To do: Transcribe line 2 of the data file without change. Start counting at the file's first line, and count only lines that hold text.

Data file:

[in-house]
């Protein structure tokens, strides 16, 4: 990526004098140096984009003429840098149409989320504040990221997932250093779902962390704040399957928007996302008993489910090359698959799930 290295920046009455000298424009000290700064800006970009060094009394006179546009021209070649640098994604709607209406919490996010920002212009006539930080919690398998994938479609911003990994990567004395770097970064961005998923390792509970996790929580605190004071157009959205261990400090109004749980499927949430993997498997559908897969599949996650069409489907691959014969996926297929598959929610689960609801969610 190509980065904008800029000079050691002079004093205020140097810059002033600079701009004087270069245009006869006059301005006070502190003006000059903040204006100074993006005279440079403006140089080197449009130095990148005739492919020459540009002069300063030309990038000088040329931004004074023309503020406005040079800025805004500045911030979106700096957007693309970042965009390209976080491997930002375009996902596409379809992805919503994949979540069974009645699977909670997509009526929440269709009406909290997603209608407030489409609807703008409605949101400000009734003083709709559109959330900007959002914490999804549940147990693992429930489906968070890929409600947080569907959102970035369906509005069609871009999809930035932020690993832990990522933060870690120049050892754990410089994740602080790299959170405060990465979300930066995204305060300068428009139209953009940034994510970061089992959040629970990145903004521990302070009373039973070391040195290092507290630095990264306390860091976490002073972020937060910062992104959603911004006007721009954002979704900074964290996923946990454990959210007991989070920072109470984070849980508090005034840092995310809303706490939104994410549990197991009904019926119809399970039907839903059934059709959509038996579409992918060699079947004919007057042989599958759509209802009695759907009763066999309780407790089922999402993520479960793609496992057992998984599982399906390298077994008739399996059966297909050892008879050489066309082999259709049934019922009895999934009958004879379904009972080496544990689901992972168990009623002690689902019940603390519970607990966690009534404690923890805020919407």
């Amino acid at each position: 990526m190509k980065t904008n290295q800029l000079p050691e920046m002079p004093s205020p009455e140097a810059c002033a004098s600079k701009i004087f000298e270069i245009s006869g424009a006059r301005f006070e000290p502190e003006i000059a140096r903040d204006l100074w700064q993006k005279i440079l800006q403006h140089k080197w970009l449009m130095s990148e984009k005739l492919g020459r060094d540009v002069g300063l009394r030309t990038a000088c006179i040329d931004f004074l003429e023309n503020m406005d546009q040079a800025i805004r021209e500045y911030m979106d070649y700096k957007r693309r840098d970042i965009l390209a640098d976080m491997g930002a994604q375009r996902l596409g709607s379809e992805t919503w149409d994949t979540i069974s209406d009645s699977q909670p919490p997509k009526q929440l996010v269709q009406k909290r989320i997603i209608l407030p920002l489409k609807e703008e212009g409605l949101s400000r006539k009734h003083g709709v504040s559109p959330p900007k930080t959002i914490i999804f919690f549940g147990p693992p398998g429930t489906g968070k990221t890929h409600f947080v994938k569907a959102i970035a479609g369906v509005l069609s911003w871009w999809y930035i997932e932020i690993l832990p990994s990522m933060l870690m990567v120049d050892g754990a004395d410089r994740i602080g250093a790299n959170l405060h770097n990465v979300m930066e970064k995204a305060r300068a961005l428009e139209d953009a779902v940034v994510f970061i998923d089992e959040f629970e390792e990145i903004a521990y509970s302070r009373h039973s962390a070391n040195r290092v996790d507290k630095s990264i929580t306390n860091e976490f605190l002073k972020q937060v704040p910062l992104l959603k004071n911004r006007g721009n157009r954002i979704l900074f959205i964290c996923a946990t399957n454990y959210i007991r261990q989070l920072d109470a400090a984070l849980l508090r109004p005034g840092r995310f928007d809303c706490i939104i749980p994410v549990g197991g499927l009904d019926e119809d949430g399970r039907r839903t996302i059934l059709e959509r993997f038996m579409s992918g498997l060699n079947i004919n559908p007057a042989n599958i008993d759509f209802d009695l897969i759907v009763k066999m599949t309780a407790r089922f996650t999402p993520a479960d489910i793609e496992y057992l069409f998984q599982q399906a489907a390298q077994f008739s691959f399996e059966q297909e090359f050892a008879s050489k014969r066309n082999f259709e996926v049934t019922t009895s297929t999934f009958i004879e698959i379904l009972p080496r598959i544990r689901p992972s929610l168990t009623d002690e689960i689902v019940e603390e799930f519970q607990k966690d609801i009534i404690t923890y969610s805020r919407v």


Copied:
């Protein structure tokens, strides 16, 4: 990526004098140096984009003429840098149409989320504040990221997932250093779902962390704040399957928007996302008993489910090359698959799930 290295920046009455000298424009000290700064800006970009060094009394006179546009021209070649640098994604709607209406919490996010920002212009006539930080919690398998994938479609911003990994990567004395770097970064961005998923390792509970996790929580605190004071157009959205261990400090109004749980499927949430993997498997559908897969599949996650069409489907691959014969996926297929598959929610689960609801969610 190509980065904008800029000079050691002079004093205020140097810059002033600079701009004087270069245009006869006059301005006070502190003006000059903040204006100074993006005279440079403006140089080197449009130095990148005739492919020459540009002069300063030309990038000088040329931004004074023309503020406005040079800025805004500045911030979106700096957007693309970042965009390209976080491997930002375009996902596409379809992805919503994949979540069974009645699977909670997509009526929440269709009406909290997603209608407030489409609807703008409605949101400000009734003083709709559109959330900007959002914490999804549940147990693992429930489906968070890929409600947080569907959102970035369906509005069609871009999809930035932020690993832990990522933060870690120049050892754990410089994740602080790299959170405060990465979300930066995204305060300068428009139209953009940034994510970061089992959040629970990145903004521990302070009373039973070391040195290092507290630095990264306390860091976490002073972020937060910062992104959603911004006007721009954002979704900074964290996923946990454990959210007991989070920072109470984070849980508090005034840092995310809303706490939104994410549990197991009904019926119809399970039907839903059934059709959509038996579409992918060699079947004919007057042989599958759509209802009695759907009763066999309780407790089922999402993520479960793609496992057992998984599982399906390298077994008739399996059966297909050892008879050489066309082999259709049934019922009895999934009958004879379904009972080496544990689901992972168990009623002690689902019940603390519970607990966690009534404690923890805020919407």